The Swiss FCB has lost the national supremacy of former years. The current squad lacks qualitative depth, the offensive play has been flattening out for years. The exodus of dangerous attackers (Doumbia, Janko, Steffen, Elyounoussi) has never been fully compensated. Moreover, since the departure of sporting director Heitz, it has not been possible, with one exception (Akanji), to capitalise on highly talented youth players from the own academy. The pillars of the current team are aging, and with goal-scorer Cabral only one young player really stands out. In order to get back on track, it is now necessary to strengthen the clubs academy with great coaching staff in order to integrate more youth players in the first team in the next years.
Very interesting analysis and read! I think you identified the main reasons for Basel’s decline over the last years. On the point of their outgoing transfer policy I would add that for a Swiss club they continued to do a tremendous job in terms of capitalizing on their own youth players and players they signed for moderate fees from smaller clubs. For example they were able to sell Albjan Ajeti to West Ham in August 2019 for EUR 11m and Noah Okafor for EUR 11m to Red Bull Salzburg in January 2020 (both are at least no. 7 and 8 in the clubs outgoing transfer history). I would therefore argue that they were able to continue to sell one top player each year a ta fee of >EUR 10m – something that is part of the business model for a Swiss football club and required to not be loss-making. The main issue in the transfer department I believe was (as you rightfully point out) that they were unable to replace the outgoing players with enough players of sufficient quality to maintain their level of play.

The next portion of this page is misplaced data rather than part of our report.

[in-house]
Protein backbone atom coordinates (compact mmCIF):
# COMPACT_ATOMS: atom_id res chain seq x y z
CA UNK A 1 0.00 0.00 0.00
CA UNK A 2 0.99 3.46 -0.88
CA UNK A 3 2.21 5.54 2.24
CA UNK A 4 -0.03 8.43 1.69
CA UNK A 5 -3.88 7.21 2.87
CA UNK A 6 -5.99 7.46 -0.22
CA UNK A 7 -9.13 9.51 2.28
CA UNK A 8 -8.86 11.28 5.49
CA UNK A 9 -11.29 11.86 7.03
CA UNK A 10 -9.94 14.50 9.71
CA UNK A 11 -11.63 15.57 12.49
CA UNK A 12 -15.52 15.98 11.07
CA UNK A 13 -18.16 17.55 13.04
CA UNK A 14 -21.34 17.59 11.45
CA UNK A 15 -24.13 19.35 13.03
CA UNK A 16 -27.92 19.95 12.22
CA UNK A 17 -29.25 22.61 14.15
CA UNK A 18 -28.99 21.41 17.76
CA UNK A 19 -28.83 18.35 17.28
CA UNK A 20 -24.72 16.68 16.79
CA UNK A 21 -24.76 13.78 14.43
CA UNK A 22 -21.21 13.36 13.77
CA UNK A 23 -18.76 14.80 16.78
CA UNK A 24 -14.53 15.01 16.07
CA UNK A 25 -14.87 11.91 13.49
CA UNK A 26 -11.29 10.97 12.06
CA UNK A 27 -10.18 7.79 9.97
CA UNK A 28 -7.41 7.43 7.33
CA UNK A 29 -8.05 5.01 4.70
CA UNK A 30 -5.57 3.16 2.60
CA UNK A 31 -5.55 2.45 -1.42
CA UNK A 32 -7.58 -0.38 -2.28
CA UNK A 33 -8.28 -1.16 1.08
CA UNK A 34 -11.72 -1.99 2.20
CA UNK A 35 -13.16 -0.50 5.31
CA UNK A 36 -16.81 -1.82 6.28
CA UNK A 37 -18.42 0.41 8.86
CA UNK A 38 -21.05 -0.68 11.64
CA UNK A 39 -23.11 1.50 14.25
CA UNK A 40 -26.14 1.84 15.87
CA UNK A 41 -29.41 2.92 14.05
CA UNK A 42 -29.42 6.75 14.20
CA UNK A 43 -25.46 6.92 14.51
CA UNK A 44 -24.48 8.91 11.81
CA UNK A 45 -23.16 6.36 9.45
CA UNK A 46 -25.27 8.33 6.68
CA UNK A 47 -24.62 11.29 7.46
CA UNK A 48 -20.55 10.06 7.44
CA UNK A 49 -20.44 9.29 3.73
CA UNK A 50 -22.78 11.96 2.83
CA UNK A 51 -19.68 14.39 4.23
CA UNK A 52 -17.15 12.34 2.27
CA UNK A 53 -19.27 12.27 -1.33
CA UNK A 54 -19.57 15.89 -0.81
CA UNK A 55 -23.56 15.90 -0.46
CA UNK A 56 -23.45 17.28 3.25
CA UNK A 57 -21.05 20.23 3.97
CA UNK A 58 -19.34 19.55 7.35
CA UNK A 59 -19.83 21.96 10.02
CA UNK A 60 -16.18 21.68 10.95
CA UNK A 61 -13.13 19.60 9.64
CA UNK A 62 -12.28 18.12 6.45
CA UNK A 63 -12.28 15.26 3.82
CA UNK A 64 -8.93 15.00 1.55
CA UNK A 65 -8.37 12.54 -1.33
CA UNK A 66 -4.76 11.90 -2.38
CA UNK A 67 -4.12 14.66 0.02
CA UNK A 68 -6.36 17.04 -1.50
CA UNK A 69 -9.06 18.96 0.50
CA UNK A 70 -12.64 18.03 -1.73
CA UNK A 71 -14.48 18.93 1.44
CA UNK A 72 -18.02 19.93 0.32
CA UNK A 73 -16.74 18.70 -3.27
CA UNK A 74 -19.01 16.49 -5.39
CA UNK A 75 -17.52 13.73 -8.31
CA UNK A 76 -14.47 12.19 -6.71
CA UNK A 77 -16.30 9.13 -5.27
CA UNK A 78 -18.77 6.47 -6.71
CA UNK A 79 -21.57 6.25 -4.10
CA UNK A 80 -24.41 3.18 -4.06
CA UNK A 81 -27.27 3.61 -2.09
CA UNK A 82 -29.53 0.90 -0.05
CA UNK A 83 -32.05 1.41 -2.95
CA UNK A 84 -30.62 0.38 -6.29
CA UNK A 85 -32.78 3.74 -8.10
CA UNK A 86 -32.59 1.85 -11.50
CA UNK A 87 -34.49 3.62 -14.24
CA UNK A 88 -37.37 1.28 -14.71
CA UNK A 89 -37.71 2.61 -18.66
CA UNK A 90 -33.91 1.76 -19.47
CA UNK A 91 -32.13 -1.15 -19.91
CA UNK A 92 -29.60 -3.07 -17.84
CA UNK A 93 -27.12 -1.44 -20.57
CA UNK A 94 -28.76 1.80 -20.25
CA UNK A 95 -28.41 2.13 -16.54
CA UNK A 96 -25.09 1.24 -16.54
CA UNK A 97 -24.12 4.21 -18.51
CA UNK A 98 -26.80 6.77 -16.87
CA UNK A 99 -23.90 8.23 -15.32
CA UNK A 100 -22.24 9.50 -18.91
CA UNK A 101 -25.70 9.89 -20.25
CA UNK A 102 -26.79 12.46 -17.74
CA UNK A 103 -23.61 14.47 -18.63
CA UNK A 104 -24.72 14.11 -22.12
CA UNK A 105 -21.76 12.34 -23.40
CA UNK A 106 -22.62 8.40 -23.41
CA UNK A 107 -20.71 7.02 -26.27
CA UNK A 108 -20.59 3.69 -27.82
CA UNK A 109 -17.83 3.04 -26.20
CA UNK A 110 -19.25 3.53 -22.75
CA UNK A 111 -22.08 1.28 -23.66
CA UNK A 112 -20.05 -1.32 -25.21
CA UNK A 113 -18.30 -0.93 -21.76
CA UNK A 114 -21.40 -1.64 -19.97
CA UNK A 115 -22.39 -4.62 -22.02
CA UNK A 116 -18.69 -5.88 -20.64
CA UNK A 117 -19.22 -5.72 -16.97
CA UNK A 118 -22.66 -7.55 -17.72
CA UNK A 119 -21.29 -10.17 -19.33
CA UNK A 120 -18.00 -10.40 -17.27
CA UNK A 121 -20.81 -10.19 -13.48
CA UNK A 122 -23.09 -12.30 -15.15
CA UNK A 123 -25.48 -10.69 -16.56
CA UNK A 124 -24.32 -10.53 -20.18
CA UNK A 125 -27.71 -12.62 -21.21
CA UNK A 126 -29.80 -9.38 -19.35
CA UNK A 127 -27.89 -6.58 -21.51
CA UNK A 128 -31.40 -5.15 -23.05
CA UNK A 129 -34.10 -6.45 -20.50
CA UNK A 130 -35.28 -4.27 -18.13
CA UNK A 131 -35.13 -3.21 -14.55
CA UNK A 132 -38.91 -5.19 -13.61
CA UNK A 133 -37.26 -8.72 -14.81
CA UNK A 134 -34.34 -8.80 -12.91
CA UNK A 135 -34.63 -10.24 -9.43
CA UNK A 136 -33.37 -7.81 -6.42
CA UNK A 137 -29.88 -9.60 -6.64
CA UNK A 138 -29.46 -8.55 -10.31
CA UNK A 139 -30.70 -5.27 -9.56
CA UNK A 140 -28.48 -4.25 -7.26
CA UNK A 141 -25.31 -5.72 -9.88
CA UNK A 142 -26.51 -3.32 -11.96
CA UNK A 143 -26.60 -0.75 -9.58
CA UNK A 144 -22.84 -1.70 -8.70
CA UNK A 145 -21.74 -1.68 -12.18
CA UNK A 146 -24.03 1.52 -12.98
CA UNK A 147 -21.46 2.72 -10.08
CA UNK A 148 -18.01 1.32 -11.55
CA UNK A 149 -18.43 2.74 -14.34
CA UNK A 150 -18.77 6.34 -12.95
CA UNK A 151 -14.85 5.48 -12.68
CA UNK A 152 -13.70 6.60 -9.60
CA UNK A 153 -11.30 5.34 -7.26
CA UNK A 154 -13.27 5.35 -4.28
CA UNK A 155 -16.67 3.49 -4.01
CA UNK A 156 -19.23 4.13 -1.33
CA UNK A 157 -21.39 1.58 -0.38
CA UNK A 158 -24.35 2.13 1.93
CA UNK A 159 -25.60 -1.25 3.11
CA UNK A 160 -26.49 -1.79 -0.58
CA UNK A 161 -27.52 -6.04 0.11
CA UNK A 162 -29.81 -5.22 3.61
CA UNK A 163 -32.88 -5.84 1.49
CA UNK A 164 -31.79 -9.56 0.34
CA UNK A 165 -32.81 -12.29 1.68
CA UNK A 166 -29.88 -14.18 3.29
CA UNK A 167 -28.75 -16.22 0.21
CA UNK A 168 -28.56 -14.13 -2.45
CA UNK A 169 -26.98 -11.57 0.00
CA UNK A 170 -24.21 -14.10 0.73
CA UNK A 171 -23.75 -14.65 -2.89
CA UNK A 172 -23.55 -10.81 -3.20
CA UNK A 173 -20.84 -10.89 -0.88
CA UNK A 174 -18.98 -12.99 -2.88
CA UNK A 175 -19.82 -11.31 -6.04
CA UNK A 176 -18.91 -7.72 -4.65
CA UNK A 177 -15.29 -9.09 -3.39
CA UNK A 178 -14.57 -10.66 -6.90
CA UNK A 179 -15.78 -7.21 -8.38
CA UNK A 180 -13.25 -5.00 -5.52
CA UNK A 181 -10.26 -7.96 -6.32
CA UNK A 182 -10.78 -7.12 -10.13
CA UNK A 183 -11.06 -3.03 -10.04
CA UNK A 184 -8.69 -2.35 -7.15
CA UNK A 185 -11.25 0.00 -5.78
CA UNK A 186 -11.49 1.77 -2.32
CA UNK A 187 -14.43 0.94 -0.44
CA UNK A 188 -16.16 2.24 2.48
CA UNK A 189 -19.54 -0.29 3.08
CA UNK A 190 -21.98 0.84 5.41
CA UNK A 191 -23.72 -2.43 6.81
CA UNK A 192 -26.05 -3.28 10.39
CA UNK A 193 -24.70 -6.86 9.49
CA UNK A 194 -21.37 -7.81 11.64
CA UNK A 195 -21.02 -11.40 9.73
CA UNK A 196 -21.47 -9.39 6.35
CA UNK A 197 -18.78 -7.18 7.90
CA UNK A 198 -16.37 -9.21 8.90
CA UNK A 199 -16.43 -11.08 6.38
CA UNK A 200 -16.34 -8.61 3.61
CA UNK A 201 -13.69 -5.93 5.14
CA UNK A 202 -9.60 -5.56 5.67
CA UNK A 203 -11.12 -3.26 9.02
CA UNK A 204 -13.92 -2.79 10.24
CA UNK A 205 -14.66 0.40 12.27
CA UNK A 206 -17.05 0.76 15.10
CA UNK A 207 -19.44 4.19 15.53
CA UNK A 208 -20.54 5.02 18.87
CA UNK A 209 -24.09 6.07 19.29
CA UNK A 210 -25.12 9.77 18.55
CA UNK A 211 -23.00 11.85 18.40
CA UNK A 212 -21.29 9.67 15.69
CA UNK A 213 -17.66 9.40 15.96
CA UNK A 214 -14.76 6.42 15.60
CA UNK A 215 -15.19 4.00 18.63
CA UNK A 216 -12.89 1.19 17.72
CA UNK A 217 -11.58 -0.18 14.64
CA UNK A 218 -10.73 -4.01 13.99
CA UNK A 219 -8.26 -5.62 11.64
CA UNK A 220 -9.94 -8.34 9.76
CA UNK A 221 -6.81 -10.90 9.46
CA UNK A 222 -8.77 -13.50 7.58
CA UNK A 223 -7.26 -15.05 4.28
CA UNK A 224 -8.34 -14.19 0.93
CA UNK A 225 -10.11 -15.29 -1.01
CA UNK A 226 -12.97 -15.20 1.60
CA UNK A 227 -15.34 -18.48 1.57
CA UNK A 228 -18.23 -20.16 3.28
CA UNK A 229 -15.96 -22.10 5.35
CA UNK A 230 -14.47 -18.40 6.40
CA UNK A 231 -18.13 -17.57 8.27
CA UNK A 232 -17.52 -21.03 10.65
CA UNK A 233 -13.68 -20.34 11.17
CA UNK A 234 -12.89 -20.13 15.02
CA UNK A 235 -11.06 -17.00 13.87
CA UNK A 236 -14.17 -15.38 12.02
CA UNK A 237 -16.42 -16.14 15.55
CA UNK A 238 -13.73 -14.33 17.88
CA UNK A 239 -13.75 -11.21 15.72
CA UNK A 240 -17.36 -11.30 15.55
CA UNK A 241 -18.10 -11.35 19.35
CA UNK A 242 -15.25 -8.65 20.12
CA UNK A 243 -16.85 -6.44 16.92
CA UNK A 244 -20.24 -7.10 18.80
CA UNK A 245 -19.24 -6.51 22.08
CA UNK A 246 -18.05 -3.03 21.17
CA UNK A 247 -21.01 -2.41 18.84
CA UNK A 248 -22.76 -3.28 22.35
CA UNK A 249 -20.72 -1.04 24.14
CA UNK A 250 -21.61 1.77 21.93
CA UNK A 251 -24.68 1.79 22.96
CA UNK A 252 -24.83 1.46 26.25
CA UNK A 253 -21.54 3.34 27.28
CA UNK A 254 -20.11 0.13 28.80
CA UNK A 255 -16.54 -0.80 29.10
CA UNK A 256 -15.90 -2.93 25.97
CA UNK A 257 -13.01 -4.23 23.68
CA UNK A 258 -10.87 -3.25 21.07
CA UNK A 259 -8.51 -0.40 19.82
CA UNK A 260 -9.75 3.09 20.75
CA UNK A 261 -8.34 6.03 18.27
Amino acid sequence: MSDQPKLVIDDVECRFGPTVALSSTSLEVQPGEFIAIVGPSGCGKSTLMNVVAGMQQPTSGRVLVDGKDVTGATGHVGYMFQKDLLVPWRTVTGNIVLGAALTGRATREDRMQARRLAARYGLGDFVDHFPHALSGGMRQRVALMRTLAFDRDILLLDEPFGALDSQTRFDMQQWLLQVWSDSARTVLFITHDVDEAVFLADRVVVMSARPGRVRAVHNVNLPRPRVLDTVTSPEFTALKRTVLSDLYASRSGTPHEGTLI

Thanks for your feedback Moritz! Yes, the replacement of key players is the main issue – Cabral will be the next guy that has to be replaced (which will be extra hard, as Esposito will leave too). But you are right, at least the transfers of Okafor and Ajeti kept the business running.